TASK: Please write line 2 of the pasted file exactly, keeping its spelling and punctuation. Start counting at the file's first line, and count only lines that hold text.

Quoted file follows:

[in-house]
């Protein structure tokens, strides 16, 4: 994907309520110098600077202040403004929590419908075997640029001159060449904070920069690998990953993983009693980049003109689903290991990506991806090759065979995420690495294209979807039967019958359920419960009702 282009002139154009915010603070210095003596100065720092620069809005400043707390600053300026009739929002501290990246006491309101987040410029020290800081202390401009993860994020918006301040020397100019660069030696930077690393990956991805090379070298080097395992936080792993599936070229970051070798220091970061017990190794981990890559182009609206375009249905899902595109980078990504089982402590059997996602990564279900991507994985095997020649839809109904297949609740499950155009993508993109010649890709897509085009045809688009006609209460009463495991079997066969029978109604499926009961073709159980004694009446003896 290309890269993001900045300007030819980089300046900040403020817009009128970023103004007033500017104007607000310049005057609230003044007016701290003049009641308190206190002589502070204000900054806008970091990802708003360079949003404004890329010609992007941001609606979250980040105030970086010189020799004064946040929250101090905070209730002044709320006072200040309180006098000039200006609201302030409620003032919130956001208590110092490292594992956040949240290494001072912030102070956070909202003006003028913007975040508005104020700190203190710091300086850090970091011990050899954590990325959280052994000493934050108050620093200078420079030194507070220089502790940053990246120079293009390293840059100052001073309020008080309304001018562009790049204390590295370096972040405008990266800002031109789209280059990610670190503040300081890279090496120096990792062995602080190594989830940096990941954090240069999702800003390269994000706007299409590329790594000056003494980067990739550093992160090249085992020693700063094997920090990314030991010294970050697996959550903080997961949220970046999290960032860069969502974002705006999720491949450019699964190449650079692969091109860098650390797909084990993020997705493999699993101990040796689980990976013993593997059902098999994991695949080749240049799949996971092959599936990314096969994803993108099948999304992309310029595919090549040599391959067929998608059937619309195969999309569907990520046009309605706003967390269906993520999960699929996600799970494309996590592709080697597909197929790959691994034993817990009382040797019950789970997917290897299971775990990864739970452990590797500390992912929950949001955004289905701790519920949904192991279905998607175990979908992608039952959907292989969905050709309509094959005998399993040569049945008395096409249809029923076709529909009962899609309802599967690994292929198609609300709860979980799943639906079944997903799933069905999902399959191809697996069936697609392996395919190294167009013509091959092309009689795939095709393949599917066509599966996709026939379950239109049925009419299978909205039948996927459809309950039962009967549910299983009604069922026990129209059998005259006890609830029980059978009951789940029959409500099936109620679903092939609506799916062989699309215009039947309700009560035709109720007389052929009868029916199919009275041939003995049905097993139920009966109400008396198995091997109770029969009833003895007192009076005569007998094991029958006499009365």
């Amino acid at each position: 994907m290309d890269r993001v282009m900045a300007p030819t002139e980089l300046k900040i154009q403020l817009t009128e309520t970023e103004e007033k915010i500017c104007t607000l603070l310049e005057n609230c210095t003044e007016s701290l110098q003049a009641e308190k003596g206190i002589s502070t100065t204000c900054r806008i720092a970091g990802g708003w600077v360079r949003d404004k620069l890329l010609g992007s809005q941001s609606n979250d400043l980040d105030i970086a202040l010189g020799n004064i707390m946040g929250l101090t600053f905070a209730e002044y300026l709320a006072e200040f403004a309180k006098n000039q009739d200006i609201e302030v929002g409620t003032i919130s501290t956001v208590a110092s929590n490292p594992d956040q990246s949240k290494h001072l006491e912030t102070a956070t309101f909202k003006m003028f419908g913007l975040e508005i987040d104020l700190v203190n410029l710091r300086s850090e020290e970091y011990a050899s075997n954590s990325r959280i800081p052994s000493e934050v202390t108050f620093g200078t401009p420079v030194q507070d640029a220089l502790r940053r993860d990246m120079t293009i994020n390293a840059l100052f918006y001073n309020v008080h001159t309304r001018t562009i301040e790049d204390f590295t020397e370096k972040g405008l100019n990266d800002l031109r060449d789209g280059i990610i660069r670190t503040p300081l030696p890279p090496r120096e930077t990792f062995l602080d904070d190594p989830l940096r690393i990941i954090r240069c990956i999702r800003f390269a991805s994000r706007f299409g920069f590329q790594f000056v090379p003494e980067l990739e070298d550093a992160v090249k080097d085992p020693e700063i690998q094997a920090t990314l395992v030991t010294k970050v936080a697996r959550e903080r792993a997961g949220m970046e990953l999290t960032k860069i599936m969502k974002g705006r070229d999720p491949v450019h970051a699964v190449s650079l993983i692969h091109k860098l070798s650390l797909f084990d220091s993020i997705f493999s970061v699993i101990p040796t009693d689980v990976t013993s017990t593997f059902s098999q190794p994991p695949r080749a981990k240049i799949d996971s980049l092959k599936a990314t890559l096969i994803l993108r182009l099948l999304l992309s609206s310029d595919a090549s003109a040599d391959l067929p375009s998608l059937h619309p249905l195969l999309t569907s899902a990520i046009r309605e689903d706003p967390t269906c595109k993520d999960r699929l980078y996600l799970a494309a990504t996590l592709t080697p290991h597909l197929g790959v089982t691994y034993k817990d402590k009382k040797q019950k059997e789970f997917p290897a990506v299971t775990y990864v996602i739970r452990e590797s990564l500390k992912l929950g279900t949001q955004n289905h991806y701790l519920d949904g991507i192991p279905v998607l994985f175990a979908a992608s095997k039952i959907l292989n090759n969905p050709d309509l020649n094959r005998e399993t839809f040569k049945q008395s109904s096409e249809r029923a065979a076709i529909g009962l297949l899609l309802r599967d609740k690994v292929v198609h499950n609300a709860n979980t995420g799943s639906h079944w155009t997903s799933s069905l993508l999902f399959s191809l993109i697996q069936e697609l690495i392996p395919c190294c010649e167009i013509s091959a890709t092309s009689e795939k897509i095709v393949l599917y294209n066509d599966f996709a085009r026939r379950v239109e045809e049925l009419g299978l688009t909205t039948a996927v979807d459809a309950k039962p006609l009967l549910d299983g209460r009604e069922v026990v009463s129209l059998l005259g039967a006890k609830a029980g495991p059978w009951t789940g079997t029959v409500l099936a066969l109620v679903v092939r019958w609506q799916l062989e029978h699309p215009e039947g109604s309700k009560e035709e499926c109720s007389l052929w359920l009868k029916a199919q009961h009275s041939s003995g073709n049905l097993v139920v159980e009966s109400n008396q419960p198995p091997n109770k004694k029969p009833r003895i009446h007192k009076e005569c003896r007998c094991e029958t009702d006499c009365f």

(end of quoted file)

């Protein structure tokens, strides 16, 4: 994907309520110098600077202040403004929590419908075997640029001159060449904070920069690998990953993983009693980049003109689903290991990506991806090759065979995420690495294209979807039967019958359920419960009702 282009002139154009915010603070210095003596100065720092620069809005400043707390600053300026009739929002501290990246006491309101987040410029020290800081202390401009993860994020918006301040020397100019660069030696930077690393990956991805090379070298080097395992936080792993599936070229970051070798220091970061017990190794981990890559182009609206375009249905899902595109980078990504089982402590059997996602990564279900991507994985095997020649839809109904297949609740499950155009993508993109010649890709897509085009045809688009006609209460009463495991079997066969029978109604499926009961073709159980004694009446003896 290309890269993001900045300007030819980089300046900040403020817009009128970023103004007033500017104007607000310049005057609230003044007016701290003049009641308190206190002589502070204000900054806008970091990802708003360079949003404004890329010609992007941001609606979250980040105030970086010189020799004064946040929250101090905070209730002044709320006072200040309180006098000039200006609201302030409620003032919130956001208590110092490292594992956040949240290494001072912030102070956070909202003006003028913007975040508005104020700190203190710091300086850090970091011990050899954590990325959280052994000493934050108050620093200078420079030194507070220089502790940053990246120079293009390293840059100052001073309020008080309304001018562009790049204390590295370096972040405008990266800002031109789209280059990610670190503040300081890279090496120096990792062995602080190594989830940096990941954090240069999702800003390269994000706007299409590329790594000056003494980067990739550093992160090249085992020693700063094997920090990314030991010294970050697996959550903080997961949220970046999290960032860069969502974002705006999720491949450019699964190449650079692969091109860098650390797909084990993020997705493999699993101990040796689980990976013993593997059902098999994991695949080749240049799949996971092959599936990314096969994803993108099948999304992309310029595919090549040599391959067929998608059937619309195969999309569907990520046009309605706003967390269906993520999960699929996600799970494309996590592709080697597909197929790959691994034993817990009382040797019950789970997917290897299971775990990864739970452990590797500390992912929950949001955004289905701790519920949904192991279905998607175990979908992608039952959907292989969905050709309509094959005998399993040569049945008395096409249809029923076709529909009962899609309802599967690994292929198609609300709860979980799943639906079944997903799933069905999902399959191809697996069936697609392996395919190294167009013509091959092309009689795939095709393949599917066509599966996709026939379950239109049925009419299978909205039948996927459809309950039962009967549910299983009604069922026990129209059998005259006890609830029980059978009951789940029959409500099936109620679903092939609506799916062989699309215009039947309700009560035709109720007389052929009868029916199919009275041939003995049905097993139920009966109400008396198995091997109770029969009833003895007192009076005569007998094991029958006499009365």